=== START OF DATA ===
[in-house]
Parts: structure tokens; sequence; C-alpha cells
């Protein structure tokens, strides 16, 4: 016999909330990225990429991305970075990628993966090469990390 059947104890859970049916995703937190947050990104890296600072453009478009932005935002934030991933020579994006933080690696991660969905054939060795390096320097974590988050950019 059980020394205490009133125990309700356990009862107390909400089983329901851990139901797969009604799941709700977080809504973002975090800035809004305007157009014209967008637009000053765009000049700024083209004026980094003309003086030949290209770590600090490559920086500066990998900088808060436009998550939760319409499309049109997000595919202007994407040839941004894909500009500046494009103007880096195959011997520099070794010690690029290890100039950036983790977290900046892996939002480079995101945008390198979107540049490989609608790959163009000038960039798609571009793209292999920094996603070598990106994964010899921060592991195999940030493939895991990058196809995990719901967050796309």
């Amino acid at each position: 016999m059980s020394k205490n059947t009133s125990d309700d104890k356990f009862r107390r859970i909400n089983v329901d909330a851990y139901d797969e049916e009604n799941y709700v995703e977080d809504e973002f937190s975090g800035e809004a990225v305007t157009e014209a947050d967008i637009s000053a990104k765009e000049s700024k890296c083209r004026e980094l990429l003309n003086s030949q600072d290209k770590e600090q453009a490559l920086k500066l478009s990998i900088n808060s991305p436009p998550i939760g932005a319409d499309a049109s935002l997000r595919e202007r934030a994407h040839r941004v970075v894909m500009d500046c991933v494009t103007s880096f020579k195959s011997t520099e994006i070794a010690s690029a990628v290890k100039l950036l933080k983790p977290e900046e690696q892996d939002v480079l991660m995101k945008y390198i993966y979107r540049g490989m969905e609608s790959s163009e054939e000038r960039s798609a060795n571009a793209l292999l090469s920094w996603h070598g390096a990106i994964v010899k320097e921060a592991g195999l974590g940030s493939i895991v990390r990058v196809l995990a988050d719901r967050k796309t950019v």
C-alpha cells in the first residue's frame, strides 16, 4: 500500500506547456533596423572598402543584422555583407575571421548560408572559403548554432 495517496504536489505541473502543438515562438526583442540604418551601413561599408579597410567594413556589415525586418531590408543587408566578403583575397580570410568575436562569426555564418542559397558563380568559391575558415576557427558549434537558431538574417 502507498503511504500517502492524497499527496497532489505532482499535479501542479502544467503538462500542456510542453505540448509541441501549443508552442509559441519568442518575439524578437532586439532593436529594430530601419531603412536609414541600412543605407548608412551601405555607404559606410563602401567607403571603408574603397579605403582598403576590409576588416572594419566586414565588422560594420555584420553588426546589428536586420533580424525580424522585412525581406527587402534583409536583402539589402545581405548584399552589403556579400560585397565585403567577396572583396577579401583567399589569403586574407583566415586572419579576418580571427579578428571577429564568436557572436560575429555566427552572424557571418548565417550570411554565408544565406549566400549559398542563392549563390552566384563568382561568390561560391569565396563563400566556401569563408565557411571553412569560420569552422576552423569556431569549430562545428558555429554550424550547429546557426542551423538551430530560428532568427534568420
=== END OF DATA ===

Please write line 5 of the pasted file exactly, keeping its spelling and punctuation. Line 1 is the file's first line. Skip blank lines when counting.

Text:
C-alpha cells in the first residue's frame, strides 16, 4: 500500500506547456533596423572598402543584422555583407575571421548560408572559403548554432 495517496504536489505541473502543438515562438526583442540604418551601413561599408579597410567594413556589415525586418531590408543587408566578403583575397580570410568575436562569426555564418542559397558563380568559391575558415576557427558549434537558431538574417 502507498503511504500517502492524497499527496497532489505532482499535479501542479502544467503538462500542456510542453505540448509541441501549443508552442509559441519568442518575439524578437532586439532593436529594430530601419531603412536609414541600412543605407548608412551601405555607404559606410563602401567607403571603408574603397579605403582598403576590409576588416572594419566586414565588422560594420555584420553588426546589428536586420533580424525580424522585412525581406527587402534583409536583402539589402545581405548584399552589403556579400560585397565585403567577396572583396577579401583567399589569403586574407583566415586572419579576418580571427579578428571577429564568436557572436560575429555566427552572424557571418548565417550570411554565408544565406549566400549559398542563392549563390552566384563568382561568390561560391569565396563563400566556401569563408565557411571553412569560420569552422576552423569556431569549430562545428558555429554550424550547429546557426542551423538551430530560428532568427534568420